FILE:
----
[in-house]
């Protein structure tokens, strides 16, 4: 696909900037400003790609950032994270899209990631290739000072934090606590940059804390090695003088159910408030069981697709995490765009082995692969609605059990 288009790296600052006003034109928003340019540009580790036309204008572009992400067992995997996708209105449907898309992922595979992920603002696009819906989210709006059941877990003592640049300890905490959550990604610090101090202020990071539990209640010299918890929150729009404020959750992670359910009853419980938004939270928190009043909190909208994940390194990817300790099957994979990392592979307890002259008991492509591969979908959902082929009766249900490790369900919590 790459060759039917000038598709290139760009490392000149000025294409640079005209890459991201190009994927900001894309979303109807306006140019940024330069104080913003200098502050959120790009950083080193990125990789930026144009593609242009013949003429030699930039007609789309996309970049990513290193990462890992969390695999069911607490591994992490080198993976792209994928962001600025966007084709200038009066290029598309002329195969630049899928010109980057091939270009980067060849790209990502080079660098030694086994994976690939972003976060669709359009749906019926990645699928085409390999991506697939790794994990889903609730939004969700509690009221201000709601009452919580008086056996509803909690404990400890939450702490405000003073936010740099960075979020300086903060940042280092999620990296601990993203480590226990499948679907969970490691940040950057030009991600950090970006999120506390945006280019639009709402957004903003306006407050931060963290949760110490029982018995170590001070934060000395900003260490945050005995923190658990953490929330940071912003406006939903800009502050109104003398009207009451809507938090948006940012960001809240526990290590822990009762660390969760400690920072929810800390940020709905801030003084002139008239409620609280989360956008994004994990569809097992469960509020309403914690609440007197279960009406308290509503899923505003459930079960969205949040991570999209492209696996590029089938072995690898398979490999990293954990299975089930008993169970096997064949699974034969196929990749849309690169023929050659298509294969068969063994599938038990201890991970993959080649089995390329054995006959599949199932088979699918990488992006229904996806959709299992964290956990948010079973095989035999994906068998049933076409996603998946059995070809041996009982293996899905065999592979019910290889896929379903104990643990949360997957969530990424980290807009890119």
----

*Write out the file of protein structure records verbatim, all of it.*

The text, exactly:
[in-house]
């Protein structure tokens, strides 16, 4: 696909900037400003790609950032994270899209990631290739000072934090606590940059804390090695003088159910408030069981697709995490765009082995692969609605059990 288009790296600052006003034109928003340019540009580790036309204008572009992400067992995997996708209105449907898309992922595979992920603002696009819906989210709006059941877990003592640049300890905490959550990604610090101090202020990071539990209640010299918890929150729009404020959750992670359910009853419980938004939270928190009043909190909208994940390194990817300790099957994979990392592979307890002259008991492509591969979908959902082929009766249900490790369900919590 790459060759039917000038598709290139760009490392000149000025294409640079005209890459991201190009994927900001894309979303109807306006140019940024330069104080913003200098502050959120790009950083080193990125990789930026144009593609242009013949003429030699930039007609789309996309970049990513290193990462890992969390695999069911607490591994992490080198993976792209994928962001600025966007084709200038009066290029598309002329195969630049899928010109980057091939270009980067060849790209990502080079660098030694086994994976690939972003976060669709359009749906019926990645699928085409390999991506697939790794994990889903609730939004969700509690009221201000709601009452919580008086056996509803909690404990400890939450702490405000003073936010740099960075979020300086903060940042280092999620990296601990993203480590226990499948679907969970490691940040950057030009991600950090970006999120506390945006280019639009709402957004903003306006407050931060963290949760110490029982018995170590001070934060000395900003260490945050005995923190658990953490929330940071912003406006939903800009502050109104003398009207009451809507938090948006940012960001809240526990290590822990009762660390969760400690920072929810800390940020709905801030003084002139008239409620609280989360956008994004994990569809097992469960509020309403914690609440007197279960009406308290509503899923505003459930079960969205949040991570999209492209696996590029089938072995690898398979490999990293954990299975089930008993169970096997064949699974034969196929990749849309690169023929050659298509294969068969063994599938038990201890991970993959080649089995390329054995006959599949199932088979699918990488992006229904996806959709299992964290956990948010079973095989035999994906068998049933076409996603998946059995070809041996009982293996899905065999592979019910290889896929379903104990643990949360997957969530990424980290807009890119």